I learned about tonsil and adenoid surgery — which Sammi had at age 2 — by asking friends if they knew anyone whose kid had gone through that.

I learned about How to Talk So Kids Will Listen and Listen So Kids Will Talk from a parent in swimming lessons who observed my frustration with a tantrum.

I learned a tremendous amount by doggedly pursuing useful knowledge everywhere I went. It was effective but exhausting. Imagine if doctors or their nurses were empowered to prescribe that kind of help to their patients. Imagine the people without support groups who could benefit from being treated like a family instead of like a body with servants.

Sammi is more than a body, and we are more than her caretakers. Families need help. There should be a prescription for that.

baby with babydoll

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Laid in Arms

hospitalDavid, Sammi and I slid into the hospital the morning of her first surgery the way a reluctant toddler comes down a slide. All sorts of practicalities handled, bags packed for a hospital stay, all that remained was the hour of waiting in a room with a baby we might never see again.

If that sounds maudlin, that’s because it was. The risk to this surgery was smaller than most cardiac surgeries, but there is always a risk to surgery. The doctors would slice into my smooth, perfect, luscious baby’s back, pull her ribs apart, and decide which branch of her aorta to clamp and remove. The very thought of it made me weak. And yet, my job was to hand her over to these doctors who didn’t know anything about who she really was. They didn’t know she could sing. They didn’t know how much her four year old sister adored her. They didn’t know about my ambivalence about her for the first months of her life, ambivalence that I worried would make the universe believe that I didn’t want her, after all, and maybe it would take her away from us to punish me for it.

We passed Sammi around the pre-operative room — David and I, his mother, his sister, and her husband. After I refused to give her to a strange doctor to take away, screaming for me, they gave her a shot of Versed, an anti-anxiety drug that made her loopy and cross-eyed. When the anesthesiologist came to take her away, she waved at me as she was carried down the hall in his arms.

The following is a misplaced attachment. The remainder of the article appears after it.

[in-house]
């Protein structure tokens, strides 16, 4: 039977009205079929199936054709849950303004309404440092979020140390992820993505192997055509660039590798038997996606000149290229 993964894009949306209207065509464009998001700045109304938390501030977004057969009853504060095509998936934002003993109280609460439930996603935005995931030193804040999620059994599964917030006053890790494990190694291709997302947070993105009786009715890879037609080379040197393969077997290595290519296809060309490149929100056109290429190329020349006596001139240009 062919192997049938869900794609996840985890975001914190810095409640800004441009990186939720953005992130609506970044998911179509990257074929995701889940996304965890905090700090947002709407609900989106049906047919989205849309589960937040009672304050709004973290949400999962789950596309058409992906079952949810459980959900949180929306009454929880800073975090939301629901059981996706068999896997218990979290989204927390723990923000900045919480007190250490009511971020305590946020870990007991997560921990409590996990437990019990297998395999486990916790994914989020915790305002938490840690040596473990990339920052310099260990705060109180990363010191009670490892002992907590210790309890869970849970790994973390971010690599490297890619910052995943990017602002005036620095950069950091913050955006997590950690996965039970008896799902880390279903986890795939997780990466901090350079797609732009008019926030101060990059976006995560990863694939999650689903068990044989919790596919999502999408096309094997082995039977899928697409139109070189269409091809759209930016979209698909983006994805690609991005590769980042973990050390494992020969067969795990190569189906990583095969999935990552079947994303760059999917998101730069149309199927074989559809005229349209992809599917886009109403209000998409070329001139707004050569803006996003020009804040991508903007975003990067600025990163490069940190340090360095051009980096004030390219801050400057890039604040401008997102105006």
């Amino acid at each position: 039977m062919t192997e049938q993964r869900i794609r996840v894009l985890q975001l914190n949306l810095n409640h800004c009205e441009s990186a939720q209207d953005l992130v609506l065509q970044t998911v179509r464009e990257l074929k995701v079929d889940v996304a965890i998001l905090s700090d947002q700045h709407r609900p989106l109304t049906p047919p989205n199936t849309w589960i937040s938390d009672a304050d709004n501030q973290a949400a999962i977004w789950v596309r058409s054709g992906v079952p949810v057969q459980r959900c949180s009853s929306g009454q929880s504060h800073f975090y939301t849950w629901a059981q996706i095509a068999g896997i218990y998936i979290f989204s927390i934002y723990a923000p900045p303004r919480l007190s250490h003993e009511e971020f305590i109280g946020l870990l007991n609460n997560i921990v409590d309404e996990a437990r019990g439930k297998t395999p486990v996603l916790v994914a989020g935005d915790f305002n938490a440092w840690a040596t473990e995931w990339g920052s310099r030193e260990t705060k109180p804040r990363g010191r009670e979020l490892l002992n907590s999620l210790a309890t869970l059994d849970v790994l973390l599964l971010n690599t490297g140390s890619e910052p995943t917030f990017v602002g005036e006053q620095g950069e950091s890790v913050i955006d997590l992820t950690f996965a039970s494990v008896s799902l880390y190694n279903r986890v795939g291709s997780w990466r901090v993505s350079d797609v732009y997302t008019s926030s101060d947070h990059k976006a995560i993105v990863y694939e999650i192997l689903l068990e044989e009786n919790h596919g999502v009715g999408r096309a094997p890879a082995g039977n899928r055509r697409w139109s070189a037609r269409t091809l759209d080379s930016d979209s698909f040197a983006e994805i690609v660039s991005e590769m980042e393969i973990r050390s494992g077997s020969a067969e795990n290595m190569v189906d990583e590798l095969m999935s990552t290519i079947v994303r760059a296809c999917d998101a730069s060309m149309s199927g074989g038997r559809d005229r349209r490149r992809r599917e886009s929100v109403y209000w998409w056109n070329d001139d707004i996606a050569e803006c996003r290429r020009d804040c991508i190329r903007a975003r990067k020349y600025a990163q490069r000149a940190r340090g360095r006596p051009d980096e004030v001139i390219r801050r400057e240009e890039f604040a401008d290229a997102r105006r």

Once she was out of sight, I fell sobbing into the arms of my sister-in-law. She and I had never been close, but sometimes, the right person at the right time becomes a lighthouse. She was solid and soft at the same time. I think I fell on her because she was the very nearest person, and all my hold-it-together just dissolved once Sammi was truly and in every way out of my hands.

The details of the day — the waiting, the surprise visit with pastries from David’s aunt, the moment when the surgeon came to tell us that everything went well — these are the uninteresting snapshots of someone else’s life, the ones we look at politely but cannot connect to our own. The universal is in the humanity of kind people when you need it the most. That hug. Those pastries. David’s hand on my shoulder when we learned that they were closing her incision, and my memory flash of his hand on my shoulder as Sammi had been born, with me flayed on an operating table, paralyzed, unable to help her. She’d lived through that. She would live through this.

I couldn’t do anything to keep Sammi alive except to go and find the people who knew how, and to lay her in their arms.

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My Name is Not Mom

not momFirst and foremost, I want pediatric doctors who are smart, brave, and skilled enough to keep my children alive.

Secondly, I want pediatric doctors who will not frighten or dismiss my children.

Thirdly — and isn’t it always at best thirdly, where I come in? — I want pediatric doctors who can see me and the other adults around my child as valuable pieces of the puzzle they need to assemble in order to accomplish the main goal (see “first and foremost” above). There was never a chance that I would take either of my daughters to see a doctor who didn’t qualify for my first criterion, and if there were multiple options that fell into that category, I’d make the decision based on the best qualified in my second criterion.

I largely gave up trying to fulfill the third.